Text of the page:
If you are a triathlete or cyclist and are in the northern hemisphere, you might well be training on a wind-trainer (UK: turbo-trainer) during the dark winter evenings. If so give this session a go - it’s our iconic “Red Mist” training session translated for the bike and like the swimming version it will challenge your physical and mental powers! If you can conquer it, it will take your bike fitness (and mental strength) to the next level.
To get the most from this session you really need a power meter on your bike or a power readout on your wind-trainer. You should also have a good idea of your current FTP (Functional Threshold Power).
The session is pretty simple. Only a short warm-up is needed of 5-10 minutes gradually raising your heart rate, then ride 10x 6 minute efforts with just 30 seconds recovery between each effort. YOU HAVE TO KEEP TO THE 30 SECONDS RECOVERY AND NO MORE - THAT’S A KEY PART OF THE CHALLENGE! 30 seconds is not long - just enough time to towel off and sip some water but you will definitely notice that it freshens your legs ready to go again.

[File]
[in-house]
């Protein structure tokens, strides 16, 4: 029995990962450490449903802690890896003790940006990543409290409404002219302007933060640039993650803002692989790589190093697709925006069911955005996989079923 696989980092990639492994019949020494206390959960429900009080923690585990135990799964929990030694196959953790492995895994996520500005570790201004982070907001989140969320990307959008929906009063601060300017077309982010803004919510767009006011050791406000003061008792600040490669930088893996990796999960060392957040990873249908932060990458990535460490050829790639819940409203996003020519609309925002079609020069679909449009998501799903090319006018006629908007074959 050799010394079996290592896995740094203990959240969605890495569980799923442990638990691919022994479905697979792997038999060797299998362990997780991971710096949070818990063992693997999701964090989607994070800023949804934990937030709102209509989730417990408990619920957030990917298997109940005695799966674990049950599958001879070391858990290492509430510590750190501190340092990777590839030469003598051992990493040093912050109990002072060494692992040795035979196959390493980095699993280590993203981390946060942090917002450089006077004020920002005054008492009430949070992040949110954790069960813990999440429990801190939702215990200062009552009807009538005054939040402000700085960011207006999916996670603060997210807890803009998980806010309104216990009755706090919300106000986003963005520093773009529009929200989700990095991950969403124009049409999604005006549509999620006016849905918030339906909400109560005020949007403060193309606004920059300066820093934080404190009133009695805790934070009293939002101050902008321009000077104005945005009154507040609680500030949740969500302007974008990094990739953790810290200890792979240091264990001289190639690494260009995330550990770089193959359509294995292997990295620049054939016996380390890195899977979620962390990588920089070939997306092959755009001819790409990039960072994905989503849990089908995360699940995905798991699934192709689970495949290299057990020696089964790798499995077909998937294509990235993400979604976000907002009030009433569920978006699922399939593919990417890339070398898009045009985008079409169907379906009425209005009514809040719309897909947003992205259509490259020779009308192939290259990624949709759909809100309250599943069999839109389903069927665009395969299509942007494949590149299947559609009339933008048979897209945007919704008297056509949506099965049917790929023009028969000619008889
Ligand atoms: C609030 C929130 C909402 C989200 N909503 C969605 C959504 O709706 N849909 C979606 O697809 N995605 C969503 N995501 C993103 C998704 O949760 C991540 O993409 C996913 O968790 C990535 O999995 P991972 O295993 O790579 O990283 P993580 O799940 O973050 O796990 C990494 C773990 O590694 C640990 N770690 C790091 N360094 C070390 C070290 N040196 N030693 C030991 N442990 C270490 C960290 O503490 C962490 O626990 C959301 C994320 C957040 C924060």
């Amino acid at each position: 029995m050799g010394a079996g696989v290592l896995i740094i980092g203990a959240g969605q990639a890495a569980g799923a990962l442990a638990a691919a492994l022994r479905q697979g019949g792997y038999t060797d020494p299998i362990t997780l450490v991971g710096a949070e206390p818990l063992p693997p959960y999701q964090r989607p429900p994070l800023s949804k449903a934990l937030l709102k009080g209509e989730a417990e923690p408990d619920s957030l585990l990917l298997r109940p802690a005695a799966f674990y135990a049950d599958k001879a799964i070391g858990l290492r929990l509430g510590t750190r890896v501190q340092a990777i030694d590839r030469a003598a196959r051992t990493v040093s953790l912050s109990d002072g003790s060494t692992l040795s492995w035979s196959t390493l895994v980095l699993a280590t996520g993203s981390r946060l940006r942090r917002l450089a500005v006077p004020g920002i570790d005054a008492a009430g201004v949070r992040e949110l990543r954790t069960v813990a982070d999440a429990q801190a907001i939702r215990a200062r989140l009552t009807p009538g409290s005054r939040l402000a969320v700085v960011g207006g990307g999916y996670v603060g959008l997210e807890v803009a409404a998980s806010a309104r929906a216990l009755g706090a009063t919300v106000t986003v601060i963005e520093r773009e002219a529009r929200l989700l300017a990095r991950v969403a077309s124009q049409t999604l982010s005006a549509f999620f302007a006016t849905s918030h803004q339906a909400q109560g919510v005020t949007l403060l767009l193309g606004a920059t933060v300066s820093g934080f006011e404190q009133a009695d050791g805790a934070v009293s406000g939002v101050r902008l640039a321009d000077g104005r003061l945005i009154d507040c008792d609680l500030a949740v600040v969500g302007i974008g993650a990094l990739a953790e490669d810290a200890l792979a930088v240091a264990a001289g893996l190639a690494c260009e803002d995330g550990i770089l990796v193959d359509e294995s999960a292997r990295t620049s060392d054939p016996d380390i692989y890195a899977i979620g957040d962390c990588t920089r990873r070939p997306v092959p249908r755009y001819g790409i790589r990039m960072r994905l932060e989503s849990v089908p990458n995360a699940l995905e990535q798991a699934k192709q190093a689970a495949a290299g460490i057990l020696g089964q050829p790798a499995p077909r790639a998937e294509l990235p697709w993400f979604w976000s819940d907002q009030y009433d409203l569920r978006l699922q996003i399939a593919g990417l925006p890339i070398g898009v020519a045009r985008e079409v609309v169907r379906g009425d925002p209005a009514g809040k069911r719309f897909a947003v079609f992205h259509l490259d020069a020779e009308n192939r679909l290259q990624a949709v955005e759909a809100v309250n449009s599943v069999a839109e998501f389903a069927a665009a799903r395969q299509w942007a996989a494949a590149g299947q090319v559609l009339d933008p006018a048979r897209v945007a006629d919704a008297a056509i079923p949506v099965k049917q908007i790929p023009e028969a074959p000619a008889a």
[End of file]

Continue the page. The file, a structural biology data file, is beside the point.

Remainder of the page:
On top of this you are going to ride progressively harder as you go through the set. Your target watts for each 6 minute interval are:
Intervals 5-7: 90% FTP
Intervals 8-9: 95% FTP
Intervals 10: 100-105% FTP (or simply as hard as you can go!)
Cool down with easy spinning for at least 10 minutes after.
Can you ride this set on the road? Perhaps, if you have a nice flat quiet course. However it really works best in the ultra-controlled environment of wind-training where you can simply focus on sustaining your cadence and effort.
Performing mental arithmetic becomes very hard during a work-out so calculate and write down your target watts in advance. So if your FTP is 220W then you are targeting:
Intervals 5-7: 198W
Intervals 8-9: 209W
Intervals 10: 220W+
If you’d like to see an example, here’s Swim Smooth Coach Adam Young riding this set:
You can probably already tell that this is a relentless set. It challenges your legs (and head) to not only keep going but to actually go harder, even when your legs really want to stop. One of the key gains from this session is that it proves to you both mentally and physically (the two are linked) that you can in fact go longer and harder than you might otherwise believe.
Watch out for this strange effect too: Upping the watts can actually feel easier for a short period - strange but true! Something to try the next time you are struggling in a race?
Swim (and bike) Smooth!